In addition to focusing on policy issues, the two candidates devoted considerable time to scrutinizing each other’s ethical decorum. Trump chastised Biden over his son, Hunter’s business dealings in Ukraine. This related primarily to allegations that a laptop belonging to Hunter with unverified emails suggesting that Biden, while vice president, met with his son’s Ukrainian business associate, and that Biden was slated to receive a cut of another business venture in China after he left office.
“I have not taken a penny from any foreign source ever in my life,” Biden shot back. “Nothing was unethical.” The Democratic nominee added that during President Trump’s impeachment proceedings, everyone who testified (under oath) on his behalf affirmed that Biden “carried out U.S. policy,” and “did [his] job impeccably.”
Another topic of contention was that of recent claims that President Trump has a bank account in China. He dismissed such conduct as a transactional matter, saying that he “was a businessman doing business.” Biden also emphasized that, while he has released 22 years’ worth of his own tax returns, Trump has released none.
Thursday night’s agenda also included talks about healthcare. Trump asserted that Biden “wants socialized medicine,” and that “this whole country will come down” if such a policy is implemented. The president,and many Republicans, have frequently attempted to connect medicare-for-all propositions with all Democrats. Conversely, Biden does not support Medicare for All; rather, he favors implementing a so-called “Public Option,” which is similar to Medicare, but would be available on ACA exchanges. The former vice president has explicitly stated on numerous occasions that he would not ban private insurance.
“We have 180 million people out there that have great private health care — far more than what we’re talking about with Obamacare,” Trump said of Biden’s plan, going on to falsely claim that Biden’s proposal would “terminate 180 million plans.”
“He’s confused,” Biden said of Trump comparing him to other candidates in the Democratic primary who supported Medicare for All. “He thinks he’s running against someone else. He’s running against Joe Biden. I beat all those other people because I disagreed with [them] on healthcare.”
Naturally, each candidate blamed his opponent for not doing enough work on health care during their time in office. Trump claimed he had done more in 47 months in office than Biden did in 47 years, a talking point he’s made at several rallies in recent days. Biden, meanwhile, underscored that Trump has consistently tried to defund medicare.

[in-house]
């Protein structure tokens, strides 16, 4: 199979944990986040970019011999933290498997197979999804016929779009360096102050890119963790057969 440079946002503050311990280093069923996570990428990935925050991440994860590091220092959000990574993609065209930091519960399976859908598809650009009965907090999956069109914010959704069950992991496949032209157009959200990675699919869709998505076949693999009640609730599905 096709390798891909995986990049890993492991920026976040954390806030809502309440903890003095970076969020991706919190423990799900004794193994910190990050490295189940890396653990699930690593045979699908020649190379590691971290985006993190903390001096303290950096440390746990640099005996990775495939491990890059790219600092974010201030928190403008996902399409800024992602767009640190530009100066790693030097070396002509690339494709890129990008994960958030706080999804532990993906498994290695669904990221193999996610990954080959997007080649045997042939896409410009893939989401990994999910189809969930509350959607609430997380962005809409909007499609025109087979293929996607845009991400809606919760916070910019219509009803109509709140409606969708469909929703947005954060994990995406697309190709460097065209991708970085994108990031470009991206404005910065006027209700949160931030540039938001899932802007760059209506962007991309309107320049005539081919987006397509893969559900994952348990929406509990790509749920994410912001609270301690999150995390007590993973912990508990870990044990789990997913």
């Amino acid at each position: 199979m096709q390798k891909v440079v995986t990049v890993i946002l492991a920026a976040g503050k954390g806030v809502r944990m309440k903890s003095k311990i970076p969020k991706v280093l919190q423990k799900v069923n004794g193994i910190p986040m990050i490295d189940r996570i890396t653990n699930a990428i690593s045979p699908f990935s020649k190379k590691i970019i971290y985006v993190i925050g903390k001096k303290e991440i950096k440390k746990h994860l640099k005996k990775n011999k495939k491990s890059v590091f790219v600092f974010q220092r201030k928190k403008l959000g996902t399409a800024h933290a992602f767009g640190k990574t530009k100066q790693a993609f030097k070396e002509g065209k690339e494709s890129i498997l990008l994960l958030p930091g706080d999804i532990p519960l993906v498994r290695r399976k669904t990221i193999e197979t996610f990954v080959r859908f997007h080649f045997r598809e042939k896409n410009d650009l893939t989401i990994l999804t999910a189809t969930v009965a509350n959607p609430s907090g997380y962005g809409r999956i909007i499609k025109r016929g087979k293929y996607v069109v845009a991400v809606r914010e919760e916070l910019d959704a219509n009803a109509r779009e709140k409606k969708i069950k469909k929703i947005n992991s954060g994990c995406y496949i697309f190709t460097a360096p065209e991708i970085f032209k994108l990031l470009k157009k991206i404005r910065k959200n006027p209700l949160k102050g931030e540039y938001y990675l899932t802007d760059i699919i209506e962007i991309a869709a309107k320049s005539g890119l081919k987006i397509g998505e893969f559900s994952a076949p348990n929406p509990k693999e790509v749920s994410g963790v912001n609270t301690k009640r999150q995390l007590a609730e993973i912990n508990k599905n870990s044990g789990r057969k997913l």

So, who did a better job? Well, according to CNN, Biden did.Following the debate, a poll conducted by the news organization revealed that 53% of viewers thought the former vice president had won (compared to just 39% for Trump). For the president, however, this is a slight improvement over the first debate, in which a mere 28% of viewers regarded him as the winner.
In terms of how each candidate was perceived, though, the debate had very little impact. Biden’s favorability ratings held their own at 55%, increasing a single percentage point during post-debate interviews. President Trump’s approval rating was similarly stagnant at 42%, decreasing one percentage point following the debate.
Despite Trump’s performance in the debate posing little detriment to his approval rating itself, a majority of viewers, 55%, respectively, said his showing raised concerns about how he would handle the presidency. Only 41% reached the same conclusion about Biden.
While the specific numbers vary across demographics, Biden nevertheless surpassed Trump among both genders, all age groups, and potentially undecided voters (independents and moderate voters, who may be persuaded to support either candidate). From a policy standpoint, the only issue where Trump maintained an edge was the economy (56-44%). By a similar token, there was an important quality on which viewers were evenly split between him and Biden: On the subject of who seemed to be the stronger leader, each candidate was favored by 49% of viewers.
Traditionally, debates have represented a staple feature of any presidential campaign. Having a strong performance was viewed as critical to a candidate’s prospects, especially when it came to gaining support from voters who could find themselves on either side of the aisle. It goes without saying, however, that this campaign is anything but traditional.
With so many people having already cast their ballots and so few undecided voters (somewhere between 2 and 8 percent, according to a composite of recent polls) still on the cards, it would not be unreasonable to hypothesize that little could alter the trajectory of the race over the next several days. Don’t jump to conclusions, though. While the odds remain slim that said debate will prove to be a deciding factor in this election, one must keep in mind that this year has seen more twists and turns than San Francisco’s infamous Lombard Street. It’s been full of surprises, and there is no reason to believe that Election Night (and the days, if not weeks, that follow) won’t be the same.